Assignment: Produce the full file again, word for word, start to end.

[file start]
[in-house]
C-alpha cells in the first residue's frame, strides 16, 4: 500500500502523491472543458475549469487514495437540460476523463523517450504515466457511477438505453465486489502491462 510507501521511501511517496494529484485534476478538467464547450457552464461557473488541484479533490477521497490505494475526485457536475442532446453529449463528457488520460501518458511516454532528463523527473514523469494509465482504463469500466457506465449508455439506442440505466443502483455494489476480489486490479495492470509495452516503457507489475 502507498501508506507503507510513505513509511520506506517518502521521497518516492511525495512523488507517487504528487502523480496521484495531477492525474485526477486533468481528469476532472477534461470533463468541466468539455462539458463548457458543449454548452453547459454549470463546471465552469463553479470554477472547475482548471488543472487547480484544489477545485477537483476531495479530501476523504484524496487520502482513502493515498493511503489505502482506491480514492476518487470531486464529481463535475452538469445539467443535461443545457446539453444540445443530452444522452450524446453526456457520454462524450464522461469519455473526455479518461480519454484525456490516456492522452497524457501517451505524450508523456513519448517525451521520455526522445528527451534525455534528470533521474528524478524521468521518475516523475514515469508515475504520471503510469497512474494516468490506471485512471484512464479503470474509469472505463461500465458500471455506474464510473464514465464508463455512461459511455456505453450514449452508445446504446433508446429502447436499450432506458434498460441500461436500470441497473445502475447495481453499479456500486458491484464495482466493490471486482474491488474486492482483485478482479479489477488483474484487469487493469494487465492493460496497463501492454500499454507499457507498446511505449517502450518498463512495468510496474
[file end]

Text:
[in-house]
C-alpha cells in the first residue's frame, strides 16, 4: 500500500502523491472543458475549469487514495437540460476523463523517450504515466457511477438505453465486489502491462 510507501521511501511517496494529484485534476478538467464547450457552464461557473488541484479533490477521497490505494475526485457536475442532446453529449463528457488520460501518458511516454532528463523527473514523469494509465482504463469500466457506465449508455439506442440505466443502483455494489476480489486490479495492470509495452516503457507489475 502507498501508506507503507510513505513509511520506506517518502521521497518516492511525495512523488507517487504528487502523480496521484495531477492525474485526477486533468481528469476532472477534461470533463468541466468539455462539458463548457458543449454548452453547459454549470463546471465552469463553479470554477472547475482548471488543472487547480484544489477545485477537483476531495479530501476523504484524496487520502482513502493515498493511503489505502482506491480514492476518487470531486464529481463535475452538469445539467443535461443545457446539453444540445443530452444522452450524446453526456457520454462524450464522461469519455473526455479518461480519454484525456490516456492522452497524457501517451505524450508523456513519448517525451521520455526522445528527451534525455534528470533521474528524478524521468521518475516523475514515469508515475504520471503510469497512474494516468490506471485512471484512464479503470474509469472505463461500465458500471455506474464510473464514465464508463455512461459511455456505453450514449452508445446504446433508446429502447436499450432506458434498460441500461436500470441497473445502475447495481453499479456500486458491484464495482466493490471486482474491488474486492482483485478482479479489477488483474484487469487493469494487465492493460496497463501492454500499454507499457507498446511505449517502450518498463512495468510496474